Unfinished Business

Civil Rights News: Some Marine Combat Jobs Still Closed to Women; A Better Immigration Plan; Violence Against Women Act Reintroduced

Compiled by Emily Van Dusen, a Spring 2013 intern at The Leadership Conference Education Fund

Some Marine combat jobs may remain closed to women

By Jim Michaels
USA Today

With women recently being allowed to undertake combat roles in the army, the Marines are working to ensure that tests of their standards can be performed by men and women. No changes in the standards themselves will be made, but quantifying them for both sexes could be a long enough process to prevent women from entering certain fields for the near future. According to USA Today, the difficulty in quantifying standards does not come from a desire to resist the Pentagon order. As their source, General James Amos, states: “This isn’t a subtle way of saying, ‘OK, we’re going to have standards and so we’re going to exclude our women.’ It’s actually just the opposite.”

A Better Immigration Plan
New York Times

In his Las Vegas speech this week, President Obama offered definitive principles and objectives for immigration reform, following news of a bipartisan plan taking shape in the Senate. According to The New York Times:

 “The president restated the familiar and still-sound principles behind an immigration overhaul: a more secure border and workplace; legalization for 11 million undocumented immigrants; and a modernized system of legal immigration that eliminates backlogs, reunites families and has enough visas for valued workers and entrepreneurs.”

While similar to the Senate plan, Obama focused on a pathway to citizenship as a main principle without tying it to increased border security, offering a promising commitment to undocumented workers who need reform today. The president called for the end of damaging “us vs. them” rhetoric, and stressed the urgency of reform by stating that a White House bill will be proposed if Congress does not act swiftly. The encouraging willingness in government to take on immigration reform should continue to take shape in the coming weeks.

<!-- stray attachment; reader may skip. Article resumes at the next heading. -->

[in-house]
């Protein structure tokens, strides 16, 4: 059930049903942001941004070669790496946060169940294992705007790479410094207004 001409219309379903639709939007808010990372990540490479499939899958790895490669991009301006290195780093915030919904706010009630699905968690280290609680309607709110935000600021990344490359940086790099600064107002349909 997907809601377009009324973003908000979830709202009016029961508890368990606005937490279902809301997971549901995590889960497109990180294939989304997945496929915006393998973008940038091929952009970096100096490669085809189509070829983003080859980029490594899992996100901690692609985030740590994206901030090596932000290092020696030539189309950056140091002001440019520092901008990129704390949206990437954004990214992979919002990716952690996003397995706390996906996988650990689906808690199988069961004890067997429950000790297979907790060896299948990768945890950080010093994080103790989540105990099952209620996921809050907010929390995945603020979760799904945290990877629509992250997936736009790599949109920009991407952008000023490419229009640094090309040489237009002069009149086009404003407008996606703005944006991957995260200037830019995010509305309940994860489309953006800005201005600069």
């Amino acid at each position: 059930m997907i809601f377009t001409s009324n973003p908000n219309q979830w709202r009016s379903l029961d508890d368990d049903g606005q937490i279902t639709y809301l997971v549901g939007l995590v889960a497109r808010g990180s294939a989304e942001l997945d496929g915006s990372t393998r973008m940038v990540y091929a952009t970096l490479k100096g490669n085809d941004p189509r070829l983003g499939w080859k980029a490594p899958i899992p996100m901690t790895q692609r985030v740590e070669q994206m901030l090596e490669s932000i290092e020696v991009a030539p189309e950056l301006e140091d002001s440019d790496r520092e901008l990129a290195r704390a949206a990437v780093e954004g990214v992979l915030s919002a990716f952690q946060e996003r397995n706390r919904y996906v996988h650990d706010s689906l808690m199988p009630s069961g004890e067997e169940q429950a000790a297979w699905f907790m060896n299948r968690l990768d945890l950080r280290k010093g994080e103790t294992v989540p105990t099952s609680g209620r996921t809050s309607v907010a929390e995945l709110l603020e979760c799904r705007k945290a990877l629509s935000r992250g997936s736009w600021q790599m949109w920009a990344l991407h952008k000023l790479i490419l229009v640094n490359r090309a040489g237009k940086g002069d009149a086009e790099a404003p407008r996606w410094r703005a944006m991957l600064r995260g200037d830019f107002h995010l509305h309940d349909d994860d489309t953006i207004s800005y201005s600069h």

A New Push On Domestic Violence
New York Times

With focus quickly pivoting to gun violence and immigration reform, the Senate needs to act soon to pass the new version of the Violence Against Women Act. The bill, reintroduced by Senators Leahy (D. Vt.) and Crapo (R. Id.), “would provide services, like shelters and legal help, for victims of abuse regardless of their sexual orientation or immigration status,” according to The New York Times. Not included in the new version is the original bill’s increase in U-visas, which are available to undocumented immigrants who are victims of domestic violence and sexual assault.